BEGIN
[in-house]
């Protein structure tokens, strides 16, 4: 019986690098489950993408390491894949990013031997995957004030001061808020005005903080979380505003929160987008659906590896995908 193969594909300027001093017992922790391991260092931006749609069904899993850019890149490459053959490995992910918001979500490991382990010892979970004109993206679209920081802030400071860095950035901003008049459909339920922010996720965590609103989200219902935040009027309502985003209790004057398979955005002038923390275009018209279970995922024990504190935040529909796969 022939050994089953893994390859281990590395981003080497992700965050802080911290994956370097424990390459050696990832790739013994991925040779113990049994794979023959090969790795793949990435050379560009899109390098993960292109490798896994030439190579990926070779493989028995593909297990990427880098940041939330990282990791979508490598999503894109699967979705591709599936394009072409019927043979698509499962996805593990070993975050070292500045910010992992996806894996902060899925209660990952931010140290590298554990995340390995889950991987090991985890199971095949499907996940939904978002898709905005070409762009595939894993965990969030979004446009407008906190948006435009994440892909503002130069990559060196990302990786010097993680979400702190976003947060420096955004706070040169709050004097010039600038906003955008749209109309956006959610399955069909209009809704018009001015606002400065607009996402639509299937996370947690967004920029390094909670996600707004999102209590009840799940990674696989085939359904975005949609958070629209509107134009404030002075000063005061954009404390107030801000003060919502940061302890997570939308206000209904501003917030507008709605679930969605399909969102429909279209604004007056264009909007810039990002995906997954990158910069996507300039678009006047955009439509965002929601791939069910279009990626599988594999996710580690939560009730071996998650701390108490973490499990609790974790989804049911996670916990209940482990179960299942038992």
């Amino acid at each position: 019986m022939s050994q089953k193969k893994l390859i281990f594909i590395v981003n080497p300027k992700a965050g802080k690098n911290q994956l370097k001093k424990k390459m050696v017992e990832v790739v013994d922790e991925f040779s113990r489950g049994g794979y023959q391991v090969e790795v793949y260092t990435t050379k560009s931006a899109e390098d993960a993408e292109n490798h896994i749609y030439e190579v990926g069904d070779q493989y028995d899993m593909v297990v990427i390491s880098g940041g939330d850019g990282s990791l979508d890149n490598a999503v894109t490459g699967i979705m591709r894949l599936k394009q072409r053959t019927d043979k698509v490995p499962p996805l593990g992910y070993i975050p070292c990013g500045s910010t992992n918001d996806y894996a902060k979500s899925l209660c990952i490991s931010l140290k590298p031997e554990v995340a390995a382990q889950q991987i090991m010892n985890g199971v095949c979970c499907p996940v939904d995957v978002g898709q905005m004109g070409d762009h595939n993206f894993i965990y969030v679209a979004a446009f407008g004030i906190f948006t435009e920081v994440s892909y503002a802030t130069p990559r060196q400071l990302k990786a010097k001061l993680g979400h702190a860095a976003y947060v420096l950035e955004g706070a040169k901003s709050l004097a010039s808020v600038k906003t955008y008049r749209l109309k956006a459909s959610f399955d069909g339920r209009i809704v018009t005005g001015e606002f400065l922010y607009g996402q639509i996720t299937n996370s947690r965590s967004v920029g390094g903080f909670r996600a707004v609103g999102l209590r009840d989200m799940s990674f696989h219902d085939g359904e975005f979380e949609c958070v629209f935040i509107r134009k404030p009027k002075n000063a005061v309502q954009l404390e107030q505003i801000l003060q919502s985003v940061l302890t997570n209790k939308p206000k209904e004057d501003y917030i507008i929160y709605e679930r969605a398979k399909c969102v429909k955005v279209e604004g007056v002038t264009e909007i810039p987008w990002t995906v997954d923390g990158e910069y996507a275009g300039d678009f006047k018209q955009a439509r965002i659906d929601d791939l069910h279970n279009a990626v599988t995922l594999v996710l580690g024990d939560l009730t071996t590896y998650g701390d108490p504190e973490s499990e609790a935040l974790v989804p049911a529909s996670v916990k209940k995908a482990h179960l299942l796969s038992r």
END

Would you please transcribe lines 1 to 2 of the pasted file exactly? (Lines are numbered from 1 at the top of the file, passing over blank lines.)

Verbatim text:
[in-house]
């Protein structure tokens, strides 16, 4: 019986690098489950993408390491894949990013031997995957004030001061808020005005903080979380505003929160987008659906590896995908 193969594909300027001093017992922790391991260092931006749609069904899993850019890149490459053959490995992910918001979500490991382990010892979970004109993206679209920081802030400071860095950035901003008049459909339920922010996720965590609103989200219902935040009027309502985003209790004057398979955005002038923390275009018209279970995922024990504190935040529909796969 022939050994089953893994390859281990590395981003080497992700965050802080911290994956370097424990390459050696990832790739013994991925040779113990049994794979023959090969790795793949990435050379560009899109390098993960292109490798896994030439190579990926070779493989028995593909297990990427880098940041939330990282990791979508490598999503894109699967979705591709599936394009072409019927043979698509499962996805593990070993975050070292500045910010992992996806894996902060899925209660990952931010140290590298554990995340390995889950991987090991985890199971095949499907996940939904978002898709905005070409762009595939894993965990969030979004446009407008906190948006435009994440892909503002130069990559060196990302990786010097993680979400702190976003947060420096955004706070040169709050004097010039600038906003955008749209109309956006959610399955069909209009809704018009001015606002400065607009996402639509299937996370947690967004920029390094909670996600707004999102209590009840799940990674696989085939359904975005949609958070629209509107134009404030002075000063005061954009404390107030801000003060919502940061302890997570939308206000209904501003917030507008709605679930969605399909969102429909279209604004007056264009909007810039990002995906997954990158910069996507300039678009006047955009439509965002929601791939069910279009990626599988594999996710580690939560009730071996998650701390108490973490499990609790974790989804049911996670916990209940482990179960299942038992």